I offer three very good reasons why it is important to know God’s purpose for your life:  

  1. So you don’t waste precious time doing things that God never meant for you to do. Yes, make plans, but ask for God’s guidance; 
  2. So you don’t miss being a blessing in someone else’s life.  God’s purpose for your life may not be just for you; and
  3. So you don’t begin life full and leave full – leave empty!  God has given all of us something to do that no one else can do as well.    

By now, you’re probably asking yourself, “But how can I know God’s purpose for my life?”   It all starts with knowing Jesus Christ and having a personal relationship with Him.  There are so many voices that would tell us where we belong, but seek Godly counsel (Psalm 1:1).  This very often means guarding our ear gate from those voices that don’t speak God’s truth.  He will show you who you are and where you belong when you ask Him.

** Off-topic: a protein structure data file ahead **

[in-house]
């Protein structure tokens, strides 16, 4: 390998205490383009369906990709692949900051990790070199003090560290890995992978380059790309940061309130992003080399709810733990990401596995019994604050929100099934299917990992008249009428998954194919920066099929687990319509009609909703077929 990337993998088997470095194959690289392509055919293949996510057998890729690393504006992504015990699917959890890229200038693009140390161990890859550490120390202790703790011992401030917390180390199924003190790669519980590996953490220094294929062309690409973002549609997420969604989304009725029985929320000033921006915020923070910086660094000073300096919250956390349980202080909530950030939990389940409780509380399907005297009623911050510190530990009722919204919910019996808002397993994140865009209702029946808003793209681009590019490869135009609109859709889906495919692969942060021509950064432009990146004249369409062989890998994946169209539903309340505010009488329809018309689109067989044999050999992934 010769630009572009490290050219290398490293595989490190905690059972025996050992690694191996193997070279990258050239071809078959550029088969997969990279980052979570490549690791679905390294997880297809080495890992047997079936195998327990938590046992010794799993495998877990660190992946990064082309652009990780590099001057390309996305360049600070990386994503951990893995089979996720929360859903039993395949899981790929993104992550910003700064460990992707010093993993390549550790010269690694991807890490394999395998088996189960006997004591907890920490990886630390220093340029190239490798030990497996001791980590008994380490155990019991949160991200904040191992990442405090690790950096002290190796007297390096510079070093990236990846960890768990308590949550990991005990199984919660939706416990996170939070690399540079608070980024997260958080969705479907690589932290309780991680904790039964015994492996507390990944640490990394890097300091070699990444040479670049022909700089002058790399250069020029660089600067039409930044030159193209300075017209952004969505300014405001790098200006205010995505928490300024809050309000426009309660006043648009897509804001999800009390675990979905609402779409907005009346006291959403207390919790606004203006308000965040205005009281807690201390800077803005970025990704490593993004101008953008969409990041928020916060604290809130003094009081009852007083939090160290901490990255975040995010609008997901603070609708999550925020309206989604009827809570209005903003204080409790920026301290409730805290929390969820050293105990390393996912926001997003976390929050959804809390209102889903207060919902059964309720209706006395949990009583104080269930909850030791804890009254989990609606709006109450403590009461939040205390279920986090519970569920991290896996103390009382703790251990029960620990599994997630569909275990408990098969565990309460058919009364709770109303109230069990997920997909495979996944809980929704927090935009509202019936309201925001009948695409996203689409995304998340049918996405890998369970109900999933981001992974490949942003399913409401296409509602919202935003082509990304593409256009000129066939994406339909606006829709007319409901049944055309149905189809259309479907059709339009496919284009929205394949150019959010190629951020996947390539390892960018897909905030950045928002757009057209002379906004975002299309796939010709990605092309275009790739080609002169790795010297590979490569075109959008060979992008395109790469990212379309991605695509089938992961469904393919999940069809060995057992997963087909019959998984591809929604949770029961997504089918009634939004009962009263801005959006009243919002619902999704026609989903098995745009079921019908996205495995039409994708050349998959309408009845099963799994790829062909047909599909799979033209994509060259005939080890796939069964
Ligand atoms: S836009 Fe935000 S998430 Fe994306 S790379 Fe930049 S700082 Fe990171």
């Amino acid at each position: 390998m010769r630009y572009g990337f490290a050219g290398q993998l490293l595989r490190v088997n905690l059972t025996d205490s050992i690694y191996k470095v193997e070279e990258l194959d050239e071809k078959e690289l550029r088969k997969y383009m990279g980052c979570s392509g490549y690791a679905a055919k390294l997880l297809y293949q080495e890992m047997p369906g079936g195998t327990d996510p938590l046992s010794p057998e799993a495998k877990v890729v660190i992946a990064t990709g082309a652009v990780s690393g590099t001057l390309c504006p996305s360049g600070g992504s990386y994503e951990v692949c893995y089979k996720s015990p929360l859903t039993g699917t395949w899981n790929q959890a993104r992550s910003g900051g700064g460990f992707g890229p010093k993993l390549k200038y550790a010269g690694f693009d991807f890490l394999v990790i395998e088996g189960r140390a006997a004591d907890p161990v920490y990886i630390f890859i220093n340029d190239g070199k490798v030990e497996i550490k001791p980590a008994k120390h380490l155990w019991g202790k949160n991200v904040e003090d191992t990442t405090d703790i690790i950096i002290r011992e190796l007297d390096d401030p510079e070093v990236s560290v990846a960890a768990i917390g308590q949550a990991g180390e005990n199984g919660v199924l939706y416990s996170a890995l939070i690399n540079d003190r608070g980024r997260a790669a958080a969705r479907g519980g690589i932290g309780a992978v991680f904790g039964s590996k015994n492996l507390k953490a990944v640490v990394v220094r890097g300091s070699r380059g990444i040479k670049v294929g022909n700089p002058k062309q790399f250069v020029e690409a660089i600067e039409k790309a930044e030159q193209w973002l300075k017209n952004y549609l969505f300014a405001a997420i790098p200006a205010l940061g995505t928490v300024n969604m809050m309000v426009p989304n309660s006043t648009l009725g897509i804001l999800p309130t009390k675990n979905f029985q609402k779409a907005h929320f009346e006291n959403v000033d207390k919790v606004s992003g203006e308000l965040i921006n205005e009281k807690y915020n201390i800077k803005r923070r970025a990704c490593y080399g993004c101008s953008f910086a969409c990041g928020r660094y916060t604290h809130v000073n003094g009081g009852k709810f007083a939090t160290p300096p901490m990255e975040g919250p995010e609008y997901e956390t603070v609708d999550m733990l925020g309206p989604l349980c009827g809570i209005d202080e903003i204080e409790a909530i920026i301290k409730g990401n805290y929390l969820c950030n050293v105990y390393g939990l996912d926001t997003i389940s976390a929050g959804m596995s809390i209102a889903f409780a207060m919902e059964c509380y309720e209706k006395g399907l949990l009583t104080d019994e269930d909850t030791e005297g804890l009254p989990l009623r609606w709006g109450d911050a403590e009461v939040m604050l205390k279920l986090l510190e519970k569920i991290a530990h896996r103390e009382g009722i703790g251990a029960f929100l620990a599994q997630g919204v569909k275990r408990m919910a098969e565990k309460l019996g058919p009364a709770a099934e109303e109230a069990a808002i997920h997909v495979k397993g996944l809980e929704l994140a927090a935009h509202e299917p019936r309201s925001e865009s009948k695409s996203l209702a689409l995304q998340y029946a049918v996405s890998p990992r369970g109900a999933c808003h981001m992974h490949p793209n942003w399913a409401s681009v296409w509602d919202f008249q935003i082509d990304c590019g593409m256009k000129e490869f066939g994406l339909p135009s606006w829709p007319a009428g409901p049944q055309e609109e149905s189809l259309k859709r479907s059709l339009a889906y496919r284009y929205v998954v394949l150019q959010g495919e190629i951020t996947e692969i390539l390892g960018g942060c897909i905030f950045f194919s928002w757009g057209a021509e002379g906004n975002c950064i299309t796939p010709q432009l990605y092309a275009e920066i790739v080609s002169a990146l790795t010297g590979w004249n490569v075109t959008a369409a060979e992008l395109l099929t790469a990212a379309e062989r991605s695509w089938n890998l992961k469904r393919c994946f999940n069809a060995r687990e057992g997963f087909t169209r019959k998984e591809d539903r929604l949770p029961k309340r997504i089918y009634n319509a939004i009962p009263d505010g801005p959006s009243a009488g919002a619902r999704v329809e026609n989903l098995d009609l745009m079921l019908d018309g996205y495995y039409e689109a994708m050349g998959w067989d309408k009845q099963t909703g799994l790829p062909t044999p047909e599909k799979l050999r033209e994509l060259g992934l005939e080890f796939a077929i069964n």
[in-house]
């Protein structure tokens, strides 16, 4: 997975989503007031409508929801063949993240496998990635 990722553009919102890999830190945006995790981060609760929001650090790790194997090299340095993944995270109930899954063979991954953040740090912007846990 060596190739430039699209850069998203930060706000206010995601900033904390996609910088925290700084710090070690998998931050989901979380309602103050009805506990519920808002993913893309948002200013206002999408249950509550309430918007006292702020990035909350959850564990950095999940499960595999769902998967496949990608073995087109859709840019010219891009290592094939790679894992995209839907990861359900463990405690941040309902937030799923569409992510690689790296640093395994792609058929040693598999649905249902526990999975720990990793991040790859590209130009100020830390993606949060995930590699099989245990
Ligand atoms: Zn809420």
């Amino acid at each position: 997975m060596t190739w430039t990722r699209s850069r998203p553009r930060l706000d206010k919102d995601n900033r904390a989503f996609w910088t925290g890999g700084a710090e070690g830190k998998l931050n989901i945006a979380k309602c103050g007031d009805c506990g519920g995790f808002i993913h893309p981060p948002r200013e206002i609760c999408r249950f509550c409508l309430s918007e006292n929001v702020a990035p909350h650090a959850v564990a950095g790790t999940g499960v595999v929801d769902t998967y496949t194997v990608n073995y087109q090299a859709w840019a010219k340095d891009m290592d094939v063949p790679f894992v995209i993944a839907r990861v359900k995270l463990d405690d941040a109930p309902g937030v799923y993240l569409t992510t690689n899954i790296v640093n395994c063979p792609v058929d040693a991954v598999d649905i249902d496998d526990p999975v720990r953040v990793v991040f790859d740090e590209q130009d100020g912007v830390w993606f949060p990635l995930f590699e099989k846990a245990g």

Donna Renay Patrick is an award-winning author of two praise and worship-themed devotionals; At All Times, and It’s In Your Praise. She also co-authored two other devotionals; one to encourage women in the workplace, and the other a stewardship-themed devotional called,The Perfect Seven. She is a musician, worship leader, transformational speaker, and host of The Donna Patrick Show, an internet-based segment on The Fishbowl Radio Network.  With ministry-focused guests, her show emphasizes the priority of worship in the 21st century church, and how to tap into next-level personal and corporate worship.

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A Night to Remember, “Then Jesus walked in…”